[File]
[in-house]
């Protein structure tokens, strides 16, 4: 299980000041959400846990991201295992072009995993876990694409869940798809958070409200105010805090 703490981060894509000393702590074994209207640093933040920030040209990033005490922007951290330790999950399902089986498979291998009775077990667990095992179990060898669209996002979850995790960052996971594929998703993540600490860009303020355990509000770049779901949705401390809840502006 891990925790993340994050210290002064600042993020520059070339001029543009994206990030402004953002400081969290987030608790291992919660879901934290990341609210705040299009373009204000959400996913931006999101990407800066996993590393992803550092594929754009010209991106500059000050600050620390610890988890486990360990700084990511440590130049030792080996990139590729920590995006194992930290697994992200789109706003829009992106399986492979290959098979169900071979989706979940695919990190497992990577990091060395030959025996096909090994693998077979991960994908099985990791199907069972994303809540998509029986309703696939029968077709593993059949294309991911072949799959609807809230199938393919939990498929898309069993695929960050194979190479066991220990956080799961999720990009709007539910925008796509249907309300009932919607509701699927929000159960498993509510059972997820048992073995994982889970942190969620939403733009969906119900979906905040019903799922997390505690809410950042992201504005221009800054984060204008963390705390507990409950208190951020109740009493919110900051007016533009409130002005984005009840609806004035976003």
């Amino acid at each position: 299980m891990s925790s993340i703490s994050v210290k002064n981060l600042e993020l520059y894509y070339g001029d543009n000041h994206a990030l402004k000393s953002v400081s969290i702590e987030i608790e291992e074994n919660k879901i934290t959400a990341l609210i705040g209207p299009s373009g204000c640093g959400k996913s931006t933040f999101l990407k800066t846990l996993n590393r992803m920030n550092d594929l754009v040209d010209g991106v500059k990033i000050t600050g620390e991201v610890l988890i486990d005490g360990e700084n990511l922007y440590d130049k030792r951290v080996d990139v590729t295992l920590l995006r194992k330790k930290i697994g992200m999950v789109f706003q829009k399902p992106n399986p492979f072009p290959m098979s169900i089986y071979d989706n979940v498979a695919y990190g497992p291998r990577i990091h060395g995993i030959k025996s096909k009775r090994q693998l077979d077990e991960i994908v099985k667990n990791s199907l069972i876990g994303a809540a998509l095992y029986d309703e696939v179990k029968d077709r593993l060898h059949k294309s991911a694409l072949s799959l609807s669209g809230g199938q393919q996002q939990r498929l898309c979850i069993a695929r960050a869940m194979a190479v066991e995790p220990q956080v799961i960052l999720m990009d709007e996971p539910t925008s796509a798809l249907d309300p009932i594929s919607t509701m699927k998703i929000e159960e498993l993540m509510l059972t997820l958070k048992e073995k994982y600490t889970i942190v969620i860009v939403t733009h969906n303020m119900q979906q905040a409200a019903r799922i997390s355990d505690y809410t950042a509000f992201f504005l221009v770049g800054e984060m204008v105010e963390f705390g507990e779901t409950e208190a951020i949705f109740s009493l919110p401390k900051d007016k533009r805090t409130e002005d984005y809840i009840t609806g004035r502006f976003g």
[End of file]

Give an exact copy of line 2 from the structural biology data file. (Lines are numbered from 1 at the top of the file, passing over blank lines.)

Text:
């Protein structure tokens, strides 16, 4: 299980000041959400846990991201295992072009995993876990694409869940798809958070409200105010805090 703490981060894509000393702590074994209207640093933040920030040209990033005490922007951290330790999950399902089986498979291998009775077990667990095992179990060898669209996002979850995790960052996971594929998703993540600490860009303020355990509000770049779901949705401390809840502006 891990925790993340994050210290002064600042993020520059070339001029543009994206990030402004953002400081969290987030608790291992919660879901934290990341609210705040299009373009204000959400996913931006999101990407800066996993590393992803550092594929754009010209991106500059000050600050620390610890988890486990360990700084990511440590130049030792080996990139590729920590995006194992930290697994992200789109706003829009992106399986492979290959098979169900071979989706979940695919990190497992990577990091060395030959025996096909090994693998077979991960994908099985990791199907069972994303809540998509029986309703696939029968077709593993059949294309991911072949799959609807809230199938393919939990498929898309069993695929960050194979190479066991220990956080799961999720990009709007539910925008796509249907309300009932919607509701699927929000159960498993509510059972997820048992073995994982889970942190969620939403733009969906119900979906905040019903799922997390505690809410950042992201504005221009800054984060204008963390705390507990409950208190951020109740009493919110900051007016533009409130002005984005009840609806004035976003």